Friday, March 15, 2013

Lo Mien


Like chow mien, lo mien in its original form doesn't look much like what you're likely to get at a restaurant. If you order lo mien, you'll probably get a messy stir fry with boiled noodles mixed in. Depending on the particular formula, it can be pretty good, in a comfort-food kinda way. It is another one of those things that dad made reasonably often, but that it took me years and years to figure out that when you ordered lo mien for carry out, once upon a time, somebody was trying to make what dad just called 'fried noodles'. That's what lo mien actually means, anyway.

It's all about the fried noodle cake. Once you have that, you can throw pretty much any stir-fry on top. I put broccoli and tofu on it here. Honestly, I don't remember if there was a typical thing dad put on his. I was probably too fixated on the fried noodles to care in any case.

about 8 oz noodles
salted water

Noodle cake!
Boil the noodles in salty water until they're al dente. Drain them and oil them pretty heavily, then put them in a heavy skillet on medium-high heat. Don't stir, just let them sit in the covered pan for about 6 or 7 minutes, or until the noodles in the bottom have fused into a nice brown crust. Flip the noodle cake over and fry uncovered until the other side has formed a crust, then slide the cake out onto a serving plate. Top with stir fry.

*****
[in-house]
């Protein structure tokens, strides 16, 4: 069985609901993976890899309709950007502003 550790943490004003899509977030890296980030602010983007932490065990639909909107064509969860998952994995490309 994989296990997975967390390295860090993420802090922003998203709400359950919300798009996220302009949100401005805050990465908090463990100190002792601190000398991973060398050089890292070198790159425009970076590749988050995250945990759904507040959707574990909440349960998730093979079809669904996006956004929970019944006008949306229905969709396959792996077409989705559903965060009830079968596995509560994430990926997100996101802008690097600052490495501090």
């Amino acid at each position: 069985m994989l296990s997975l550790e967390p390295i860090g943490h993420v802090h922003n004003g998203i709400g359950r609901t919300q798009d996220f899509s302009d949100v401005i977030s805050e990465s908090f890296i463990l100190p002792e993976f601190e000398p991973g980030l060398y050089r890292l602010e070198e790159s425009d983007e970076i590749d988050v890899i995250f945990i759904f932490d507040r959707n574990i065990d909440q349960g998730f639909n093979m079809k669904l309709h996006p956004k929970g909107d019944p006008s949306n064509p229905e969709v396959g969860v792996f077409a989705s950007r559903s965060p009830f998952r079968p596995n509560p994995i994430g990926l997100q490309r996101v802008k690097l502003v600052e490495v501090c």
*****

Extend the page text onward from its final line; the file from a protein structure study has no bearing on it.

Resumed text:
If you want to have what is in the picture, you need

1 lb extra firm tofu
2 bunches green onion, chopped
a teaspoon chopped fresh ginger
2 cups broccoli tops, cut small

half a cup water, maybe a little more
3 tablespoons oyster sauce
a splash of soy sauce
a splash of sesame oil
about half a teaspoon cornstarch

oil for frying

Cube and drain the tofu, and brown the cubes on medium heat until you are happy with how they look. Add a dab of oil to the pan if needed, then put in the onions and ginger. Stir until the onions are looking a little brown, then add the broccoli. Stir until everything is hot through. Mix all the rest of the ingredients in a small bowl until the cornstarch isn't lumpy any more, then dump it in the pan. Stir until the sauce is thickened and translucent.


1. I've been over the stir-fry territory a few times already, so instead of boring on about it again I'll direct you here, for techniques.

2. The noodles can be any kind you like. Chinese, Japanese, white, buckwheat, fetuccini, angel hair spaghetti. It's all good. For visual interest, use a 50/50 mix of white and buckwheat soba. It'll be neato.

3. Keep an eye on the temperature during frying. Too low, and the noodles will never brown, too high and they'll burn before they fuse into a crust. You can keep it at medium heat for about 5 minutes, and if the noodles look like they're fused but pale, crank the heat just long enough to add color. Conversely, if they're browning fast, turn the heat down and just let it coast.

4. "Flip the noodles over" you say. The hell you say. Actually, it's not difficult. First, make sure the noodles aren't stuck to the pan anywhere. Work a spatula under them and all around the edges of the pan. Then hold the lid firmly closed and quickly invert the pan. The noodles will fall into the lid, and then you can scoot them back into the pan. Ta da!